New Noise: Beach Baby

Wonderland nabs the sunny guitar-pop four piece for a chat mid-headline tour.

They describe their music as ‘60s pop with a bit of 80s new wave, and a bit of the 90s’; critics have noted myriad genre influences from shoegaze to grunge. Little surprise, then, that London based four-piece Beach Baby tell us, ‘being in a band is all about combining different approaches and background and making something better than the sum of the parts’.

Beach Baby was conceived (sorry) in 2013, as former Bristol University classmates Lawrence Pumfrey and Ollie Pash saw their advertisement for bandmates answered by bassist Iraklis Theocharopoulos and drummer Josh ‘Shep’ Hodgson. In the years since, they’ve released their debut single ‘Ladybird’ to critical acclaim – and a spot on the soundtrack to Netflix’s ‘Flaked’ – and signed to Island Records, premiering their first single with the label, ‘Lost Soul’, on Huw Stephens’ Radio 1 show.

The band have already kicked off a fifteen date headline tour across the UK, which will feature a show at London’s The Lexington on April 27th; what’s more, they’ll be making festival appearances at both Live At Leeds and The Great Escape. Thankfully, we managed to pin them down for a quick chat about blending genres, signing to Island Records and why it’s vital to keep buying vinyl.

Your debut single ‘Ladybird’ came out just over a year ago; do you think your sound has changed a lot since then?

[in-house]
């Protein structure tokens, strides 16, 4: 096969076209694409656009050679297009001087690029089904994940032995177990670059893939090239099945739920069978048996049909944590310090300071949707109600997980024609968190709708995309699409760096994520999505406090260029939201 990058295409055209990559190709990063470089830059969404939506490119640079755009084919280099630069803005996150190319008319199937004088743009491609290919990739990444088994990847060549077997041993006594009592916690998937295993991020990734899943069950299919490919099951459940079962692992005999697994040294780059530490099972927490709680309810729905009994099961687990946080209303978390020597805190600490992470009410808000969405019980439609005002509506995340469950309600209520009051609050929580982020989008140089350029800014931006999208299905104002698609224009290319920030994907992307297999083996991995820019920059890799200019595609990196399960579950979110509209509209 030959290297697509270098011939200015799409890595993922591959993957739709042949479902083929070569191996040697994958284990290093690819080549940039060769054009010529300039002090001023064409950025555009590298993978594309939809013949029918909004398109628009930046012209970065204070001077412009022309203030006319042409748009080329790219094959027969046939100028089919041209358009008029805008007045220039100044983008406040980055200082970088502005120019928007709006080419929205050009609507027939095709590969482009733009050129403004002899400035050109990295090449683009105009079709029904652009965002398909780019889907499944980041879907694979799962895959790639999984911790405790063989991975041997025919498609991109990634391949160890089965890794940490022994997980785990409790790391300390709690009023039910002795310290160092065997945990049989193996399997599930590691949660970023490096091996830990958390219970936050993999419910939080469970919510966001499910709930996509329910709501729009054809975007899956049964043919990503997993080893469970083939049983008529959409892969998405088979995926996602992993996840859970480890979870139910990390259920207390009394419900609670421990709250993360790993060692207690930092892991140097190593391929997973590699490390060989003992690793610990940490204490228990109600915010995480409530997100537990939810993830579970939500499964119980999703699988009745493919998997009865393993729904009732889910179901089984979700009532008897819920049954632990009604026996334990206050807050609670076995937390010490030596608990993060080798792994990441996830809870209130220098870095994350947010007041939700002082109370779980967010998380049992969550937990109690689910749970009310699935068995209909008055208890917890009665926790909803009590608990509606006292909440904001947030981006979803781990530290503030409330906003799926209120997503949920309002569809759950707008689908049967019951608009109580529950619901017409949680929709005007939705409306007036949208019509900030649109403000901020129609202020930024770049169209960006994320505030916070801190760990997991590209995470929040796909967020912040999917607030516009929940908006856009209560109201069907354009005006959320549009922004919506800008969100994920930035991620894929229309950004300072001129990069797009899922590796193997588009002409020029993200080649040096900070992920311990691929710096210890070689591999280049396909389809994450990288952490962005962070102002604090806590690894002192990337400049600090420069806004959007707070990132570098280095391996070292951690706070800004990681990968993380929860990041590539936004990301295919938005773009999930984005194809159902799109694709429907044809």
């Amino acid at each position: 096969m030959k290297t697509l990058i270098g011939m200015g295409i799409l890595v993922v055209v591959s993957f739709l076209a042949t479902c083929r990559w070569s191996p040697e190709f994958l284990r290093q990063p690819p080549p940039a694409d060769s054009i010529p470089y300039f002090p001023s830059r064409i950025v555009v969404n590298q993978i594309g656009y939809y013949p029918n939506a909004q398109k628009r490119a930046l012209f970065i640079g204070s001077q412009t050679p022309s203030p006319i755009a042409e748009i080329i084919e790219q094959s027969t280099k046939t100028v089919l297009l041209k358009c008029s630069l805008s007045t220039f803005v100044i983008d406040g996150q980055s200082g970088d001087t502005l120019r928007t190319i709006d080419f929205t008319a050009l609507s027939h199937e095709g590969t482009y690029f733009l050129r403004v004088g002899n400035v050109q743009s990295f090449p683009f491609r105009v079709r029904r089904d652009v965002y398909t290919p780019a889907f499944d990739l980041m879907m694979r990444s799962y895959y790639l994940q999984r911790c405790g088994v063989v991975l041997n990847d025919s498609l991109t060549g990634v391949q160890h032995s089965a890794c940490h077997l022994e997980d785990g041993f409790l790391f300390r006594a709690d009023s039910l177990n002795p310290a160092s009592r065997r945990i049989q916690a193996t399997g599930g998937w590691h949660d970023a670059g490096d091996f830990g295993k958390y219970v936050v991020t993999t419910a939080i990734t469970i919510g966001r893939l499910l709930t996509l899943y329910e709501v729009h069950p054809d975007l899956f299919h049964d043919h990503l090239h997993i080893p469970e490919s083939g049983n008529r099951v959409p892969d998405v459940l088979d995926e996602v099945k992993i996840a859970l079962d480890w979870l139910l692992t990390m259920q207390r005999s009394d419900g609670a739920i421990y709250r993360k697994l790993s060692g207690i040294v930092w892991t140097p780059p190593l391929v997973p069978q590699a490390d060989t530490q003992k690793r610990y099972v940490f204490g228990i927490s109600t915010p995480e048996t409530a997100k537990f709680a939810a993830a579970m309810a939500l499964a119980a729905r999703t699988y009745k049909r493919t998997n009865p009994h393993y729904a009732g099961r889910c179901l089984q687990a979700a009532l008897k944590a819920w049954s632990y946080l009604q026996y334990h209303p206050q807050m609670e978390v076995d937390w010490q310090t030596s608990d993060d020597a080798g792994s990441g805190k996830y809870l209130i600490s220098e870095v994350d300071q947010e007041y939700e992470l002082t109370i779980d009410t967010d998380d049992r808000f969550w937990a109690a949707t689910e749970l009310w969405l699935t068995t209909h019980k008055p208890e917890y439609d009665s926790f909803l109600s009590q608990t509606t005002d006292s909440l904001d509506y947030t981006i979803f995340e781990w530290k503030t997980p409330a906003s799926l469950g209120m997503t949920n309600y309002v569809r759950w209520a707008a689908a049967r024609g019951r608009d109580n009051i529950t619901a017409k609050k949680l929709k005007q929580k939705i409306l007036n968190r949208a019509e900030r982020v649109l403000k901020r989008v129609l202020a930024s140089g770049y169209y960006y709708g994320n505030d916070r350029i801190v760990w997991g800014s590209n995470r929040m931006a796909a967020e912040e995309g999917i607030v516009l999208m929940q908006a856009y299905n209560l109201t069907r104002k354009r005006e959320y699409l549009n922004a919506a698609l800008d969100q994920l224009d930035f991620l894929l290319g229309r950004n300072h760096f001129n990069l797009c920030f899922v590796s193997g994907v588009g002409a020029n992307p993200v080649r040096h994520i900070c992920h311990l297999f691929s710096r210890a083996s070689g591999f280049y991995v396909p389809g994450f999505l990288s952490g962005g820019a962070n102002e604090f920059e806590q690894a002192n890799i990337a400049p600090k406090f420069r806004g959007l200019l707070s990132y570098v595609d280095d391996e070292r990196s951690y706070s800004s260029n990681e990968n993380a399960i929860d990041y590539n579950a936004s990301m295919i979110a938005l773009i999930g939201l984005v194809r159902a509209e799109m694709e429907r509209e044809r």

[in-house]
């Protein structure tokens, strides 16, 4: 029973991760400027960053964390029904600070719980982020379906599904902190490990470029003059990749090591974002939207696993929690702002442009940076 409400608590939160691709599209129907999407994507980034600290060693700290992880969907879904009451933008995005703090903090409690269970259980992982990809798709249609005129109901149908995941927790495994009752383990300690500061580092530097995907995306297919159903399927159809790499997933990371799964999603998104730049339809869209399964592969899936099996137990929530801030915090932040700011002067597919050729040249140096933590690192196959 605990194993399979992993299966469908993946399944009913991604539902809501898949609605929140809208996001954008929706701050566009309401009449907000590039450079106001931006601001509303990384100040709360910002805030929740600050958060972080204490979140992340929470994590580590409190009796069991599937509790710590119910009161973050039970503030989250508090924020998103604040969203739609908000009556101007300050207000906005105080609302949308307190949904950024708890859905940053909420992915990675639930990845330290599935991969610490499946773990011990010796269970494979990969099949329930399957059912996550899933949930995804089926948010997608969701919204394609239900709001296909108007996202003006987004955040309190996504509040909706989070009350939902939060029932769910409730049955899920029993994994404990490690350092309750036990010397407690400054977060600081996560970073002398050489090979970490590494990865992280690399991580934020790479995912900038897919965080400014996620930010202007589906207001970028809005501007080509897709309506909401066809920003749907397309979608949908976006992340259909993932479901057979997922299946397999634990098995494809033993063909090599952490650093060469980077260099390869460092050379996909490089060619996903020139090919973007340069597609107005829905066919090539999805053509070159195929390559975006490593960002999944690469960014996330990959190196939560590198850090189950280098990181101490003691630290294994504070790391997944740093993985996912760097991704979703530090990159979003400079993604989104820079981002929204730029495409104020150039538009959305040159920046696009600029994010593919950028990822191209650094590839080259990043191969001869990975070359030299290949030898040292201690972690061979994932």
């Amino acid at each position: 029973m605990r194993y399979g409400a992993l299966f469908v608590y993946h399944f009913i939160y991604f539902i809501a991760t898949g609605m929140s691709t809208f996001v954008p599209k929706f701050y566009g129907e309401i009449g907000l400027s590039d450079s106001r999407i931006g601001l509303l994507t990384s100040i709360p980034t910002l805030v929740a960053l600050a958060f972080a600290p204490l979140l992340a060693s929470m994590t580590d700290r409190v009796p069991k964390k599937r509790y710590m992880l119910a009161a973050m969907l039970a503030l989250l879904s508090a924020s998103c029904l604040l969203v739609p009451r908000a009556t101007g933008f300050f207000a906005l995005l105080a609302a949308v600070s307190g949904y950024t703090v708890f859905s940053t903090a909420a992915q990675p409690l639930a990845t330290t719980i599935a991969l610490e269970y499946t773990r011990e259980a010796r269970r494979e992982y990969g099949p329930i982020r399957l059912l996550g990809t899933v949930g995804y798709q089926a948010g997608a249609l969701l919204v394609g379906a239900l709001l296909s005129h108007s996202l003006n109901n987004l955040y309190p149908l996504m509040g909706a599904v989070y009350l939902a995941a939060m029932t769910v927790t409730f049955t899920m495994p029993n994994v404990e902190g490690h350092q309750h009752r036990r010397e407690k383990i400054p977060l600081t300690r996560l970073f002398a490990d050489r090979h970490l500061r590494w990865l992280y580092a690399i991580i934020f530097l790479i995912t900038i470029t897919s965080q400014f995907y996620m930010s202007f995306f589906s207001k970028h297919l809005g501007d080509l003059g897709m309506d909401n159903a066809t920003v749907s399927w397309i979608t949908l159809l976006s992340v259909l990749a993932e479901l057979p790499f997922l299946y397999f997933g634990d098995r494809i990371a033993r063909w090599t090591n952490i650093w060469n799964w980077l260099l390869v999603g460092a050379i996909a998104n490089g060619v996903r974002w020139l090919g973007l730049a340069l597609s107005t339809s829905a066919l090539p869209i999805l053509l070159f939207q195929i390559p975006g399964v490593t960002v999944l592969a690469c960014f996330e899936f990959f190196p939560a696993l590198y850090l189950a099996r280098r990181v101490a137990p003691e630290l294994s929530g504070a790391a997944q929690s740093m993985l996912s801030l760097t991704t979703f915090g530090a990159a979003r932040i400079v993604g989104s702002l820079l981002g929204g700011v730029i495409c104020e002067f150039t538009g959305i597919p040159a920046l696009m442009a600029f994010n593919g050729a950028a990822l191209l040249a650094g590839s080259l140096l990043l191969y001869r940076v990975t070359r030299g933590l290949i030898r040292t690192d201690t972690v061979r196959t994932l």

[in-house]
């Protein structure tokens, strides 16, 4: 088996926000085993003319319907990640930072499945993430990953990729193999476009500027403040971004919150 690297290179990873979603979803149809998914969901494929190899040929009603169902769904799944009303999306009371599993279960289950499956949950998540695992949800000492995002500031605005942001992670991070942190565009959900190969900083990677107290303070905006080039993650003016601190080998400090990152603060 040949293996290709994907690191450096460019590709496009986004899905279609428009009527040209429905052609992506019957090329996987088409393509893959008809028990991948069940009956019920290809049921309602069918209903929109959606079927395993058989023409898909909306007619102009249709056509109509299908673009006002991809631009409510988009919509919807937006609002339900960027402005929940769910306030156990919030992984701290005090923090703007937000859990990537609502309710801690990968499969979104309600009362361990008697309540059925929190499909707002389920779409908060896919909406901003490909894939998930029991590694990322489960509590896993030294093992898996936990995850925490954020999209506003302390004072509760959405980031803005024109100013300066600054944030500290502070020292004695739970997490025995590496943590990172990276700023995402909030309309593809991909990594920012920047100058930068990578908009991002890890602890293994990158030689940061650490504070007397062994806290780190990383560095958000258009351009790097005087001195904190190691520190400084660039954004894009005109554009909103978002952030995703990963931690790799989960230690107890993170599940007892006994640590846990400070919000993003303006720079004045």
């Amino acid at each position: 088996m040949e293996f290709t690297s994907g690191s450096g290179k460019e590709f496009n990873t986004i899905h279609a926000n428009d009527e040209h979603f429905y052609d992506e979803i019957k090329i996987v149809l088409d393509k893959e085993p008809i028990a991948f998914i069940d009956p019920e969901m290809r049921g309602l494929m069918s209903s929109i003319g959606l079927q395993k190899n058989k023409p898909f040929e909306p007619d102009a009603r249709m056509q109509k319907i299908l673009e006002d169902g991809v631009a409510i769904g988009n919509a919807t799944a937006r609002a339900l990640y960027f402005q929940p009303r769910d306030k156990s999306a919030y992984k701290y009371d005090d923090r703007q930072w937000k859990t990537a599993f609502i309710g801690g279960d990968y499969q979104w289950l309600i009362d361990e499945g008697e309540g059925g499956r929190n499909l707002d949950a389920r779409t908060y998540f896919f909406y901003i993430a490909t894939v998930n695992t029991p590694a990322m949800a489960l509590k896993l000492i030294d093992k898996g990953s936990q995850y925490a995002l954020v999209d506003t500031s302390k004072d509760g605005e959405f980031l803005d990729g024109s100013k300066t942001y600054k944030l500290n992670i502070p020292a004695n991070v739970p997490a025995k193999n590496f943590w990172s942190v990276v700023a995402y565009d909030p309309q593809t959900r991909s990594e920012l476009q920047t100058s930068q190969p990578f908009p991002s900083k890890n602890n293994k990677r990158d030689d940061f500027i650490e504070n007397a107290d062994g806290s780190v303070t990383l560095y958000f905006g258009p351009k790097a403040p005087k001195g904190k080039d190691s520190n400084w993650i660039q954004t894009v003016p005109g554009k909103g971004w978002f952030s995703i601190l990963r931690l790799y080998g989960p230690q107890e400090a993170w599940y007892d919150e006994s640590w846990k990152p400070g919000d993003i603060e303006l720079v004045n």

In some respects. We recorded that song quite a long time before we released it, when we first started playing together, so our songwriting has definitely changed a little bit, and has become more influenced by being a live band too. But it’s very much still a relevant touchstone, and a big part of the ‘Beach Baby’ sound. We’ve re-recorded it for our debut album, and it still plays a big role in our set list.

‘Ladybird’ is also on the soundtrack for Netflix series Flaked – how did that come about?

The producer of the show came along to a gig we played in L.A in September – and approached us afterwards! Very Hollywood… That song got quite a lot of support from KCRW radio, and it was released on an american indie, B3sci. It’s got a widescreen kinda sound, and the US of A seemed to like it, which is nice.

‘Lost Soul’ is your first single since signing with Island Records, and it also premiered on Huw Stephens’ show. Would you say these are some of the biggest accomplishments of the band? What’s been your proudest moment?

Signing with a label is always going to be a landmark in your career as a musician – it’s something we’re really excited about, and we can’t wait to get more material out there. Huw has always shown Beach Baby a lotta love – he gave us our first ever radio play, and had us in for a Maida Vale session earlier in the year, so it was great that he premiered Lost Soul. Big up to Huw.

The cover art of ‘Lost Soul’ is an illustration. What made you decide not to use a picture of the band and to have this drawing instead?

It’s by a really talented Canadian designer called Karen Thurler. She’d previously done three unsolicited illustrations for us for our singles ‘No Mind No Money’ and ‘Limousine’, which totally blew us away, so we really wanted to get her involved for this release. She’s on instagram as @carookas.

You’ve described your sound before as “60’s pop with a bit of 80’s new wave, and a bit of the 90’s” – do you think music is at its best when different genres and sounds merge?

I think the music is best when everyone in the band is listening to the music they love, and you all write together without thinking too much about your influences! We certainly do listen to 60’s pop, 80’s new wave and 90’s bands – as well as a whole host of other things, so I’m sure our band is a melting pot of loads of different influences. But at the writing stage it’s probably best not to over-analyse.